And Berkshire Hathaway (NYSE:BRK.A) posted late earnings and second quarter profit. They said it soared more than 40 percent, thanks in part to improved results in it non-insurance businesses. Its results topped earnings and revenue estimates. Shares slightly higher at the close today
at a mere $189,279 and no cents.
HERERA: Tonight`s market monitor is calling the recent sell off a short-lived retreat and he says dollar cost averaging over the next two months, may not be a bad idea.
Joining us is Gene Peroni, portfolio manager with Advisors Asset Management.
Good to see you again, Gene.
EUGENE PERONI, ADVISORS ASSET MANAGEMENT PORTFOLIO MANAGER: Great to
be here, Sue. Thank you.
HERERA: You know, the thing that strikes me is the severity of the selloff, the volatility that went along with it and the fact that we took out some very key technical levels. How much damage has been done this week?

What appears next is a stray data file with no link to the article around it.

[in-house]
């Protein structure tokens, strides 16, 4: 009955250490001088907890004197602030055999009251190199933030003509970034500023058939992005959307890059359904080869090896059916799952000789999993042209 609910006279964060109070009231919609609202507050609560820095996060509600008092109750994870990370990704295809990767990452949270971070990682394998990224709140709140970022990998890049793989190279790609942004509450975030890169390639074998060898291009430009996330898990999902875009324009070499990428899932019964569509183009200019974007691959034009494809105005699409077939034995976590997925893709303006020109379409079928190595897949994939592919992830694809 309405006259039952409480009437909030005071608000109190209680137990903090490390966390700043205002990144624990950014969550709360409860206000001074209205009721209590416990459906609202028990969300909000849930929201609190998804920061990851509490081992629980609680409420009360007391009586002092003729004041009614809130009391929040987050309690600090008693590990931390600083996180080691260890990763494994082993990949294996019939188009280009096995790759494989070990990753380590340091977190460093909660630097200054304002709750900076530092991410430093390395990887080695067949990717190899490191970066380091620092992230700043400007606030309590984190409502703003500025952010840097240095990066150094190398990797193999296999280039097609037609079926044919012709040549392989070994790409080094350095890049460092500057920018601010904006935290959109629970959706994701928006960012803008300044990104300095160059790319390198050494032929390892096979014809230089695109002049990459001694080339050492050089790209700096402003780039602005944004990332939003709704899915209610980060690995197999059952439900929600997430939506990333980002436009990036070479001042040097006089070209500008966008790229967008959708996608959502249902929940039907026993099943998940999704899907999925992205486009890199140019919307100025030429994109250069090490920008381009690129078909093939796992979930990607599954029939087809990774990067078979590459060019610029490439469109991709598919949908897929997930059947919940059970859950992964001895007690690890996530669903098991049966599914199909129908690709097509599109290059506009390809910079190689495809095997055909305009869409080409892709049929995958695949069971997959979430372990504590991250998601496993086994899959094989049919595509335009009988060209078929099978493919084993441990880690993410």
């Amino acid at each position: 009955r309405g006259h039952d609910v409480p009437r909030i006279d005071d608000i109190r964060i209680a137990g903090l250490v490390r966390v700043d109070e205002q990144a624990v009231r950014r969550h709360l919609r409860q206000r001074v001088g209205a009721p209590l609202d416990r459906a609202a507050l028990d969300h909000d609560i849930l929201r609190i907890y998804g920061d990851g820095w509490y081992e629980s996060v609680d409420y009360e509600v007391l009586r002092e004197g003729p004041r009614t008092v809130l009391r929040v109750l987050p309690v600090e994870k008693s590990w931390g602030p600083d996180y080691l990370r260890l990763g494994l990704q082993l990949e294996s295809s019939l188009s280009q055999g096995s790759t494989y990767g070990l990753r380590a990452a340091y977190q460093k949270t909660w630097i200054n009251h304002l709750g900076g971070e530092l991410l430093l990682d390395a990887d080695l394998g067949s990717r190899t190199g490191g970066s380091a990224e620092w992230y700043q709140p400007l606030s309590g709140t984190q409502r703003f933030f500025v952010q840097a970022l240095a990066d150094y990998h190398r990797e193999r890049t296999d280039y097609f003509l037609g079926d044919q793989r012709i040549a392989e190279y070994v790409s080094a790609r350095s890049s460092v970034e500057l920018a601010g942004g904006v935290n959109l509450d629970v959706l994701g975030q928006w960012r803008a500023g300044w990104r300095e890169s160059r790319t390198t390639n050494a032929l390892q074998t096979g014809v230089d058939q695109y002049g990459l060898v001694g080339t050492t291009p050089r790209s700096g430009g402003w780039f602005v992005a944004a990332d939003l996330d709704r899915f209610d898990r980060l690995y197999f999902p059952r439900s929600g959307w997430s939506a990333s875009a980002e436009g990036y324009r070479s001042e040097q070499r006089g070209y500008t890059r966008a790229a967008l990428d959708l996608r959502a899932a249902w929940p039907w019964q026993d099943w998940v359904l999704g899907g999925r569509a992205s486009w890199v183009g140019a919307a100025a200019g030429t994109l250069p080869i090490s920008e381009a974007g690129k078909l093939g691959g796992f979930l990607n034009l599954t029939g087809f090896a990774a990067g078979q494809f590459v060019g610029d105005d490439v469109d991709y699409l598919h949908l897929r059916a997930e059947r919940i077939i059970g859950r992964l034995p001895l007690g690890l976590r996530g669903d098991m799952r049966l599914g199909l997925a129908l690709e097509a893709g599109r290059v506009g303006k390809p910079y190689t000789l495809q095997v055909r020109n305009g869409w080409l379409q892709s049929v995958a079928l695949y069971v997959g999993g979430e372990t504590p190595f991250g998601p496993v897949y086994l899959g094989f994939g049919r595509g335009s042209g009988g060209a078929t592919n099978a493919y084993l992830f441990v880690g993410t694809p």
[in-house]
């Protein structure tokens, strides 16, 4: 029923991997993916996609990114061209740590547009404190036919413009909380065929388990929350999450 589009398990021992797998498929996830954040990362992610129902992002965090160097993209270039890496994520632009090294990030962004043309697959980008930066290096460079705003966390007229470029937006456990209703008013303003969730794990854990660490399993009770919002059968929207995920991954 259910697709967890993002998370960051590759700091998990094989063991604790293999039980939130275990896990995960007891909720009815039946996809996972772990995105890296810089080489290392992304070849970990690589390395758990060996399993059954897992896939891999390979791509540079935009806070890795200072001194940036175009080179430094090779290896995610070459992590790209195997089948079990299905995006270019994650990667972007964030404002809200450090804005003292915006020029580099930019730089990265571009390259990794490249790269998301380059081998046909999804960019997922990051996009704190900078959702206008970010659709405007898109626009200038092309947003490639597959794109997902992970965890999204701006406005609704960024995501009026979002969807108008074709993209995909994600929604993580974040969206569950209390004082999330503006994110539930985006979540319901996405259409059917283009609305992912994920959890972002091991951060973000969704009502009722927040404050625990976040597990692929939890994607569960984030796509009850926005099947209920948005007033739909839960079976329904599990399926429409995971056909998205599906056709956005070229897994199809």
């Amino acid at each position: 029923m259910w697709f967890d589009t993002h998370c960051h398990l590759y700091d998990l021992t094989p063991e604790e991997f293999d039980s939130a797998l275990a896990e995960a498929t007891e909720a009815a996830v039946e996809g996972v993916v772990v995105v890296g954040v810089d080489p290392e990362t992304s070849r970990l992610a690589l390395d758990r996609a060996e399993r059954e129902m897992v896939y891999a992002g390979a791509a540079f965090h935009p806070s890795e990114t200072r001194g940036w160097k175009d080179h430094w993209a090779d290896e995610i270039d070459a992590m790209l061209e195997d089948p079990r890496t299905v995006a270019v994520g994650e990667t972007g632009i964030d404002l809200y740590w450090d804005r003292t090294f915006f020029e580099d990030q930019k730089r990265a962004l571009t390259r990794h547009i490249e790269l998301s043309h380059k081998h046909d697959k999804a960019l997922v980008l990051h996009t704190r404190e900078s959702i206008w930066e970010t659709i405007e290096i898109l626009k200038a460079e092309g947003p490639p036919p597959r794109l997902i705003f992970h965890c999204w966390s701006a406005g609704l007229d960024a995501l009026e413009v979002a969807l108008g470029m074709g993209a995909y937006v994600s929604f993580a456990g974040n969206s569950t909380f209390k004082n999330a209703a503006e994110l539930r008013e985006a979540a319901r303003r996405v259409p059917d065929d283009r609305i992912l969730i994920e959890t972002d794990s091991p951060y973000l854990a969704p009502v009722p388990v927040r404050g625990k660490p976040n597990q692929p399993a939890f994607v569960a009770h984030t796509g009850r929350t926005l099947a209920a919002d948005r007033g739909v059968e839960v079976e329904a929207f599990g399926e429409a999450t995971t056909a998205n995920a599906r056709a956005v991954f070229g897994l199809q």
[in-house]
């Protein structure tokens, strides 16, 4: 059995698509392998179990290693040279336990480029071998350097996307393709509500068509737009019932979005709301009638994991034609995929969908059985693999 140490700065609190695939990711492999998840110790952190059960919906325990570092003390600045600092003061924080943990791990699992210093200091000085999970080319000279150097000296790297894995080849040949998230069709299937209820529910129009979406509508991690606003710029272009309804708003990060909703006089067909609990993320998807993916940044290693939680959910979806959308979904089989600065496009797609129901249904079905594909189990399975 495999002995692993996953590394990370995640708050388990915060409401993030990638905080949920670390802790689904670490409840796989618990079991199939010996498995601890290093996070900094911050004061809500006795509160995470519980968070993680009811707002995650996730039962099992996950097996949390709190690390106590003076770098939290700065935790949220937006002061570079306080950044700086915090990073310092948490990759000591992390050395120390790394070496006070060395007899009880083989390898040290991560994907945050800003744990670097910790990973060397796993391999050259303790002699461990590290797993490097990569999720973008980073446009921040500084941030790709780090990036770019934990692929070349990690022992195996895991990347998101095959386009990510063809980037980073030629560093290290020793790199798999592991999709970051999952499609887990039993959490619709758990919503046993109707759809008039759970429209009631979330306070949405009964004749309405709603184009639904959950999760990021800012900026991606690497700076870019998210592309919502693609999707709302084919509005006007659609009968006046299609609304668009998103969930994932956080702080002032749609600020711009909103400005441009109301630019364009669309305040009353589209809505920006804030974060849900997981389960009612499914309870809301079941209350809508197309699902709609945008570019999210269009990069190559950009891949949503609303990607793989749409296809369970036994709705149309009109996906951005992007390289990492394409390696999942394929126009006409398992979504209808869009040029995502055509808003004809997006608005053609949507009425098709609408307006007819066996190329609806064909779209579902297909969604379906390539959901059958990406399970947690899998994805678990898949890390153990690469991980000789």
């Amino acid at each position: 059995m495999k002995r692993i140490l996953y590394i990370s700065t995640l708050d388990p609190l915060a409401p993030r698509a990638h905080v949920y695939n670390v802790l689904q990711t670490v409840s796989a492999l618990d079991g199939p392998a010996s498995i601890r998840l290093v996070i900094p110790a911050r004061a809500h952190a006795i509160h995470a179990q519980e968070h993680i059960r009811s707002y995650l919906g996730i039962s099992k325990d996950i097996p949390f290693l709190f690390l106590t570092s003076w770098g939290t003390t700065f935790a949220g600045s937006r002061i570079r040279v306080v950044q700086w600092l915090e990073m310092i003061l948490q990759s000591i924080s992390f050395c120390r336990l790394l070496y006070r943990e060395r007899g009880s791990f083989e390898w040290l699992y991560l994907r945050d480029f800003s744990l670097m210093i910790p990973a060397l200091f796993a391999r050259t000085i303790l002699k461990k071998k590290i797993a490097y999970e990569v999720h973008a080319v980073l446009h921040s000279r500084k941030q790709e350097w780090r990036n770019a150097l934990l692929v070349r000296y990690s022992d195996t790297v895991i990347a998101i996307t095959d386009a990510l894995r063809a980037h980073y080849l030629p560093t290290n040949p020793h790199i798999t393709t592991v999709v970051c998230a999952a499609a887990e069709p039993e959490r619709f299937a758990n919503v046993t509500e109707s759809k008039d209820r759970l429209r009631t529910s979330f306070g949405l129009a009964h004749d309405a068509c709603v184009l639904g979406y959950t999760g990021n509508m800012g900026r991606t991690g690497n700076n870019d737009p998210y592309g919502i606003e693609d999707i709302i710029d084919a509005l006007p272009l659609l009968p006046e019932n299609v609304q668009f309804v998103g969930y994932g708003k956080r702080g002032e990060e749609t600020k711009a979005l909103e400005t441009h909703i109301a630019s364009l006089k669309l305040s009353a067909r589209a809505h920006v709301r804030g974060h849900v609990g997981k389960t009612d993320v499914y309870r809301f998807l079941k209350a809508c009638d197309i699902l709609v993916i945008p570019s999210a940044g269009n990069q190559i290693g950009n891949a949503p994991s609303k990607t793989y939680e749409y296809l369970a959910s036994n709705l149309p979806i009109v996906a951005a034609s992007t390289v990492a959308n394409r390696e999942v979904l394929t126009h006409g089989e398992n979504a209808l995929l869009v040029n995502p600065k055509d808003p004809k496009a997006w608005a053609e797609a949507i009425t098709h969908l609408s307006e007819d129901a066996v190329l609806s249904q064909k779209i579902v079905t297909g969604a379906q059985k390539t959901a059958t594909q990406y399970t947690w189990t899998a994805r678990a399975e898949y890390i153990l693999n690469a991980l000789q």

PERONI: There is some, no doubt. There was a lot of hair trigger selling. You can see it when stocks breached widely watched technical support levels and I think that really just had to do with a lot of anxiety. There was a lot of anticipation about a big correction.
So, we did see some panic selling, some irrational selling by the end of the week, and I think that was depicted in the volatility index moving
up as it did.
MATHISEN: Let`s get names on your buy list here at these prices, Gene, led by Celgene (NASDAQ:CELG). Tell me about that one and what the
PERONI: Well, Tyler, it`s a stock in the health group that I consider a core holding. It`s in a biotechnology. Of course, it`s a large cap name there. What impresses me about this stock is it`s a long-term performance history. That is, we did go through a good correction in biotechnology stocks in the March-April period. This has been one of those biotechs that has not only bounded but moved subsequently to new record high territory.